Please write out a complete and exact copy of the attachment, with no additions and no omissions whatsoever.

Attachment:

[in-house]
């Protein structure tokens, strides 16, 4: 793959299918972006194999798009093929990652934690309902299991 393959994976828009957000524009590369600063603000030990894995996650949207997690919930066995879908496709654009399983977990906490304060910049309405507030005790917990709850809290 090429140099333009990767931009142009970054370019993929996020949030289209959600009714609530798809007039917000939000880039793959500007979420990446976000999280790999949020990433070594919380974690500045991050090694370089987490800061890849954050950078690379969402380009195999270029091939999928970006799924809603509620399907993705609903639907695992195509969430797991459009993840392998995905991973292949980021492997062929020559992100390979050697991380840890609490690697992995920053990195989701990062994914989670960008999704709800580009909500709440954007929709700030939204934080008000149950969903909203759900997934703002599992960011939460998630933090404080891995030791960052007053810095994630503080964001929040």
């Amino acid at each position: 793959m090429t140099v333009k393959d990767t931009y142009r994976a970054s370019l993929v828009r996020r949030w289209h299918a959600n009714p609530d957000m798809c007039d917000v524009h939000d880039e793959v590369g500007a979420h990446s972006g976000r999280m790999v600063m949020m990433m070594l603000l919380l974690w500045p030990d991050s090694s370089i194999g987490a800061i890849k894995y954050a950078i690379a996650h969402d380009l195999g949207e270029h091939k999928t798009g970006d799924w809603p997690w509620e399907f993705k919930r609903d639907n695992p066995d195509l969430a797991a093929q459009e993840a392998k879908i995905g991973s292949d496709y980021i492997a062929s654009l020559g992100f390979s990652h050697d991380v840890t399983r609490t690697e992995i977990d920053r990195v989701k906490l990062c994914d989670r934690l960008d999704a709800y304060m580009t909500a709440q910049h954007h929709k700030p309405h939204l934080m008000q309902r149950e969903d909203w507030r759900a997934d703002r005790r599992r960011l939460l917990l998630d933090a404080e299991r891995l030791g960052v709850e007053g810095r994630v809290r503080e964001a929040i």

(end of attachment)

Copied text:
[in-house]
């Protein structure tokens, strides 16, 4: 793959299918972006194999798009093929990652934690309902299991 393959994976828009957000524009590369600063603000030990894995996650949207997690919930066995879908496709654009399983977990906490304060910049309405507030005790917990709850809290 090429140099333009990767931009142009970054370019993929996020949030289209959600009714609530798809007039917000939000880039793959500007979420990446976000999280790999949020990433070594919380974690500045991050090694370089987490800061890849954050950078690379969402380009195999270029091939999928970006799924809603509620399907993705609903639907695992195509969430797991459009993840392998995905991973292949980021492997062929020559992100390979050697991380840890609490690697992995920053990195989701990062994914989670960008999704709800580009909500709440954007929709700030939204934080008000149950969903909203759900997934703002599992960011939460998630933090404080891995030791960052007053810095994630503080964001929040």
């Amino acid at each position: 793959m090429t140099v333009k393959d990767t931009y142009r994976a970054s370019l993929v828009r996020r949030w289209h299918a959600n009714p609530d957000m798809c007039d917000v524009h939000d880039e793959v590369g500007a979420h990446s972006g976000r999280m790999v600063m949020m990433m070594l603000l919380l974690w500045p030990d991050s090694s370089i194999g987490a800061i890849k894995y954050a950078i690379a996650h969402d380009l195999g949207e270029h091939k999928t798009g970006d799924w809603p997690w509620e399907f993705k919930r609903d639907n695992p066995d195509l969430a797991a093929q459009e993840a392998k879908i995905g991973s292949d496709y980021i492997a062929s654009l020559g992100f390979s990652h050697d991380v840890t399983r609490t690697e992995i977990d920053r990195v989701k906490l990062c994914d989670r934690l960008d999704a709800y304060m580009t909500a709440q910049h954007h929709k700030p309405h939204l934080m008000q309902r149950e969903d909203w507030r759900a997934d703002r005790r599992r960011l939460l917990l998630d933090a404080e299991r891995l030791g960052v709850e007053g810095r994630v809290r503080e964001a929040i």